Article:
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Hoxton (And His Starstruck Replacement)

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Houston took another long, solemn sip of his beer, eyes downcast and focused on the marble countertop his free hand rested on. It had been almost two weeks since they’d gotten Hoxton back, and things hadn’t gotten much easier for Houston since then. His self doubt was growing, despite knowing for a fact that he was a productive member of the team. He felt like he didn’t belong anymore, not with Hoxton’s snide remarks and Dallas’ disappointed looks when he shot back at the englishman. It was infuriating watching his brother picks favorites, and suddenly going to him with his problems was out of the question.

Going to Chains seemed like a good idea at first, but after a half hearted first attempt, Houston found that Chains often went right back to Dallas with anything he had complained about. It became clear that the only other person he could try talking to was Wolf, and it felt like a bad idea from the start. Wolf was Hoxton’s best friend, they had an unbreakable bond and Wolf had become far more happy after Hoxton returned - was he this cheery before Hoxton got caught? Houston realized his choices were to stay as miserable as he felt now, or risk getting lectured again. Neither felt like particularly good options, but Wolf was his last hope. Maybe he wasn’t seeing the big picture, and Hoxton had an actual reason for hating him. He downed the remainder of his beer and began his walk to Wolf’s workshop, heartbeat quickening a bit. What would he do if this didn’t work? The insults weren’t always particularly malicious to him, but he couldn’t lie and say that it didn’t affect him. Houston could only take so much mockery, and he could feel his patience getting thin with each jab thrown towards him. It was embarrassing how much he cared about something so small, honestly - that was one of the biggest reasons he couldn’t be honest with anyone. Houston was certain if he mentioned his feelings he'd be seen as a joke to the whole crew, and God knows what kind of mockery he'd endure then. If he was kept in the gang, that is. Houston shook his head in frustration and sighed as his footsteps stopped directly outside of Wolf’s workshop. For a moment he considered turning on his tail and pretending he’d never dared to approach, but his pride pushed him into the room and parted his lips slowly.

“Wolf.” His voice sounded strange, almost alien with how forced it was. Wolf turned to stare, a curious eyebrow raised at the ghost. Houston cleared his throat and slowly walked further into the room.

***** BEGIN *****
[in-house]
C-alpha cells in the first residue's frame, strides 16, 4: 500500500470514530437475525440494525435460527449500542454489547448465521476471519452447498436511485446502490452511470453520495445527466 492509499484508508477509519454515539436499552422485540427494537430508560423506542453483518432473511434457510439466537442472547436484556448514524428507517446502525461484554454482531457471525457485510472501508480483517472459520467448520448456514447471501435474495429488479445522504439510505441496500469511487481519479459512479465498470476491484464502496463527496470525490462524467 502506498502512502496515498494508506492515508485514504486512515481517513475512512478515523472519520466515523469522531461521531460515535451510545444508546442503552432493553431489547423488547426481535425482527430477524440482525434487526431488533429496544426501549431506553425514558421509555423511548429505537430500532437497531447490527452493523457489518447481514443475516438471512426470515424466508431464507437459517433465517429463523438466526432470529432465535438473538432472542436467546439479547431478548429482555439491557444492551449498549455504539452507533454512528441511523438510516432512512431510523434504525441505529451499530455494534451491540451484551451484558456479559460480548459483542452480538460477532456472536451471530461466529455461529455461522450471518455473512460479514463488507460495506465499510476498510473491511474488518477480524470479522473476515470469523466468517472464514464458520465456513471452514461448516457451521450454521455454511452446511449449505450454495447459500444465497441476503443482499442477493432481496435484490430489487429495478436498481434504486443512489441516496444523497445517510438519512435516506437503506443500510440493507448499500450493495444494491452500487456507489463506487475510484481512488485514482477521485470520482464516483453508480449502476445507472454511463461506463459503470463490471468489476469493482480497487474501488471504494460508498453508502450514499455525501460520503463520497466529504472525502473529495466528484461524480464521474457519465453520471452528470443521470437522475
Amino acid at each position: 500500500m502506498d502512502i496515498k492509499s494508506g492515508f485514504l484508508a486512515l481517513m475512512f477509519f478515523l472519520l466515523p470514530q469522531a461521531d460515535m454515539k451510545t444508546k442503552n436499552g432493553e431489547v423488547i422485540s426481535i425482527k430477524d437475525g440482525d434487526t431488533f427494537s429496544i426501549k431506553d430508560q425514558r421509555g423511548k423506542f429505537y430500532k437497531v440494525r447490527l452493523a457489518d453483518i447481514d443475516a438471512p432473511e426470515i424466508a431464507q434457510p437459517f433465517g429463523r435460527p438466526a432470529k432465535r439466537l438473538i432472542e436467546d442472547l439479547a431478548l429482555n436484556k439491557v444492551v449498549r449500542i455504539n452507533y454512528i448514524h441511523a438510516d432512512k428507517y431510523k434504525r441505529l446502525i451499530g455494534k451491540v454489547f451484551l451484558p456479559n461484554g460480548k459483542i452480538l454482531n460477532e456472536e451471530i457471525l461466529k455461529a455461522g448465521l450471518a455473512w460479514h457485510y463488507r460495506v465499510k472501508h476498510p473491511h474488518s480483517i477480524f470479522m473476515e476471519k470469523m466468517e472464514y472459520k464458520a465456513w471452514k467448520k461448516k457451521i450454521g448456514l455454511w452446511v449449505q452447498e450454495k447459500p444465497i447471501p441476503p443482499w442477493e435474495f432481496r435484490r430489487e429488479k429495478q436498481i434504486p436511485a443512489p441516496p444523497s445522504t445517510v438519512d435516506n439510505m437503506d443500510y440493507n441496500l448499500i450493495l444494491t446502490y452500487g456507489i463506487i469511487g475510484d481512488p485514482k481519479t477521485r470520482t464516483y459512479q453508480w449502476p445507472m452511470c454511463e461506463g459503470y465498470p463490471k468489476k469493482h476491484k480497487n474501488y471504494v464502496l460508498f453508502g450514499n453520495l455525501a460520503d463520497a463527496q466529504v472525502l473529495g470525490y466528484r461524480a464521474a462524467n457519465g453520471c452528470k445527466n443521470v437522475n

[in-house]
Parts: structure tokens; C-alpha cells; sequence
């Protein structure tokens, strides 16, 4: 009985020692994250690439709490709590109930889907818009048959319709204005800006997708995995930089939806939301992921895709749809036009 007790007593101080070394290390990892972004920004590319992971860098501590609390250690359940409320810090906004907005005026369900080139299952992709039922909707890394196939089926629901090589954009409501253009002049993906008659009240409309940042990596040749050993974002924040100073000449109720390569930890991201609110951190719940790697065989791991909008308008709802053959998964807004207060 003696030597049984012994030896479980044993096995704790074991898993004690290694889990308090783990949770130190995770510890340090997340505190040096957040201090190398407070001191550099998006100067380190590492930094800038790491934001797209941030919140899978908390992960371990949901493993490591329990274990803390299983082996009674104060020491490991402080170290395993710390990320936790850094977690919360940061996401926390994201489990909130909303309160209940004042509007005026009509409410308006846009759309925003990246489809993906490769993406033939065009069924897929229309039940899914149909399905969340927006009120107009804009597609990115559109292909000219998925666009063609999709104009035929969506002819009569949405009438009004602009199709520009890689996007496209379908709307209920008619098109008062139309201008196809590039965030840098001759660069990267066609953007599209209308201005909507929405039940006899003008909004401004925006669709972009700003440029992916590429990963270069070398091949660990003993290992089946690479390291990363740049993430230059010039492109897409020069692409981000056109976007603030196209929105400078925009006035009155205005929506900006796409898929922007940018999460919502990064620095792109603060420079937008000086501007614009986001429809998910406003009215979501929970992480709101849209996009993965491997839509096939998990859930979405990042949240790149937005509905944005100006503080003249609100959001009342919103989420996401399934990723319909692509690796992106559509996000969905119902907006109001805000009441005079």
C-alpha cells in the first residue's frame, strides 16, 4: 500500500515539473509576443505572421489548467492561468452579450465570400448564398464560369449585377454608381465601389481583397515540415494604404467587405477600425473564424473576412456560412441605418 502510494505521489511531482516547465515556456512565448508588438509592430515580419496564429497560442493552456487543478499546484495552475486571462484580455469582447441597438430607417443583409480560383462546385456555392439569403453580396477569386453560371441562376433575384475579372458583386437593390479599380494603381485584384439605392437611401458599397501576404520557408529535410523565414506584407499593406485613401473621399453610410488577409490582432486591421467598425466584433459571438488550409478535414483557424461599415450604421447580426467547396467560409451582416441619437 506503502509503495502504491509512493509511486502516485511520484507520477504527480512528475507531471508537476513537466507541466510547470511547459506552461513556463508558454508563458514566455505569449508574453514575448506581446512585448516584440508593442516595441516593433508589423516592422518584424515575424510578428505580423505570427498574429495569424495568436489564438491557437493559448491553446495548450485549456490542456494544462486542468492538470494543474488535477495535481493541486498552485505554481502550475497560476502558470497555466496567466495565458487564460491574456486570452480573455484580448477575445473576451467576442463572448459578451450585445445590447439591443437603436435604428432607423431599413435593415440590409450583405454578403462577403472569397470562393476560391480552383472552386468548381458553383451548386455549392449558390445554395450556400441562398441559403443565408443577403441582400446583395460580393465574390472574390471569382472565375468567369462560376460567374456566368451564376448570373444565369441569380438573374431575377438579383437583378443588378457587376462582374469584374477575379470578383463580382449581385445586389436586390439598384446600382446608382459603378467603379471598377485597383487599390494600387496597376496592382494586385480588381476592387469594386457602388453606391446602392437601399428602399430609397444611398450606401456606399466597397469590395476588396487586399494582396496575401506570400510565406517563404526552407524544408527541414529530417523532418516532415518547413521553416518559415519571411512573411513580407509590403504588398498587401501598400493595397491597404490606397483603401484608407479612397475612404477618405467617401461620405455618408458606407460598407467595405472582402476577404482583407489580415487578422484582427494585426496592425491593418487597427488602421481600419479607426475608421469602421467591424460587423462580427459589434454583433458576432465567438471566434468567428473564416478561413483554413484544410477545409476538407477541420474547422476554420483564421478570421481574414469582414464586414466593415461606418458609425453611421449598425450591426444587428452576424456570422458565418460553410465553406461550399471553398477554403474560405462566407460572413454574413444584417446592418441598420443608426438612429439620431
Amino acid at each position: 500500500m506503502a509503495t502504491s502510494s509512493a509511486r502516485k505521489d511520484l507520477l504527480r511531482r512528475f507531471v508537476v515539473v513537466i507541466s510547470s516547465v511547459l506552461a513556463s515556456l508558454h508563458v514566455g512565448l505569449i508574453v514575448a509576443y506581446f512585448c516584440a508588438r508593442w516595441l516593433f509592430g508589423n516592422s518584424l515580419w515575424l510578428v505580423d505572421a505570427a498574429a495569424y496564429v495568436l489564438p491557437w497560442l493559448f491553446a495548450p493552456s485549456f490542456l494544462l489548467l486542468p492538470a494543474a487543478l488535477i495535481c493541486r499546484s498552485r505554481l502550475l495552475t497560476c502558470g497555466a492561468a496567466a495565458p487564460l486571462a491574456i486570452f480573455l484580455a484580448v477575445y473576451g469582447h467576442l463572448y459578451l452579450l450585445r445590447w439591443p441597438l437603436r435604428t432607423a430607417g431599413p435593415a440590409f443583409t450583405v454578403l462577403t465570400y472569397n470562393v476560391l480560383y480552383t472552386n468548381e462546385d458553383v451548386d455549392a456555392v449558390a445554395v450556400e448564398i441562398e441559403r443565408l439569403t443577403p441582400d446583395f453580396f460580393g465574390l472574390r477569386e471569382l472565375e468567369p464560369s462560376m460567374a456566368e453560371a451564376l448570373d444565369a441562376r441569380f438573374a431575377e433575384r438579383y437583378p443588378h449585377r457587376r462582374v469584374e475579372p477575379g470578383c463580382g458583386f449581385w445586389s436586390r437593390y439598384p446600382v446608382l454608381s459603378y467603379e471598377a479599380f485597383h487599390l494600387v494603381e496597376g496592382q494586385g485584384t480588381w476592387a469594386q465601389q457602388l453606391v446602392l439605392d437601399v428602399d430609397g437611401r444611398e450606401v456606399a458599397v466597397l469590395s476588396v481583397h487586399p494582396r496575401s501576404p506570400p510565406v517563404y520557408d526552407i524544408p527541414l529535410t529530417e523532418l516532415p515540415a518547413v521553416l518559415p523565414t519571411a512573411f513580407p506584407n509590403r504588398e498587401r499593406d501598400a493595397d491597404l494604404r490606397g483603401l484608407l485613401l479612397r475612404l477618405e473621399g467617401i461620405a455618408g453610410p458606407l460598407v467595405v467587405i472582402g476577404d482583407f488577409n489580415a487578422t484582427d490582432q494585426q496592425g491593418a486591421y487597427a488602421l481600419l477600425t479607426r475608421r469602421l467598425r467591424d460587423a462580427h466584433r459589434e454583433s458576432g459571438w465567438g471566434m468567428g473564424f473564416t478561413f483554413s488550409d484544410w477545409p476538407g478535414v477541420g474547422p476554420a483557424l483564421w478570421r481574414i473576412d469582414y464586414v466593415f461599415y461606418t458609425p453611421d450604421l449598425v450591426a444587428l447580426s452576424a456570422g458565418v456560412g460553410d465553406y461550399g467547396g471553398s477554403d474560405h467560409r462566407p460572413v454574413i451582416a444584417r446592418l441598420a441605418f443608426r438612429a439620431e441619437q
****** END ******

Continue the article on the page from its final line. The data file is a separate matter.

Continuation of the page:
“You're not busy right now, are you?” What a stupid question, Houston thought. There wasn't a moment Wolf spent in that chair that was meant to be leisurely.

“I’m not busy,” Wolf said slowly, cocking his head to the side in dog-like confusion. “Do you need something?” Houston took a deep breath.

“Why is Hoxton such a prick?” Wolf blinked, eyebrows raised in surprise. Houston huffed and quickly raised his hands in defense. “Shit— I didn't mean that. Well, I did—” he stopped and took a moment to breathe and articulate his stupid thoughts.

“Okay. Why is Hoxton such a prick- to me. Me specifically. Like, a real reason, not whatever bullshit he talks about whenever I'm in fuckin’ earshot.” Wolf’s expression remained the same, still processing the words and the emotion laced behind them.

“Are you upset?” Wolf asked, and he sat up a bit straighter. When Houston glared, Wolf averted his eyes quickly and nodded. “You're upset.” He stood from his stool and took a moment to brush his clothes off. His shirt was wrinkled from slouching and greasy from his drill work, but it seemed to fit him more than clean white tees ever could.

“He doesn't mean it.”

“You don't say that shit for fun, Wolf.” Houston felt guilty watching his teammate struggle for words. He knew Wolf was bad at speaking and socializing in general, but he hadn't considered it coming down to dump all this onto him.

“Hox is havin’ a hard time, ‘s all. He tells me everything, but he won't tell me about...about this.” Wolf fidgeted. Houston stepped closer, eyes narrowing in confusion.

“He won’t tell you why he hates me?” Wolf shook his head sadly.

“He won’t tell me about prison. I only know what I've seen in TV shows, and even then it's not very nice.” Houston ducked his head. How had he not factored that in? He was definitely a selfish person, but how had he neglected to consider that Hoxton’s sour behavior had to do with his two years of prison time? He turned around and headed for the doorway. If this conversation had been a fight, he would have lost. Wolf was quiet until Houston was practically out of the room, but chirped up quietly while Houston could still hear.

He doesn't hate you. I don't think he can.” 

 

Houston couldn't sleep that night. He had a lot of thinking to do.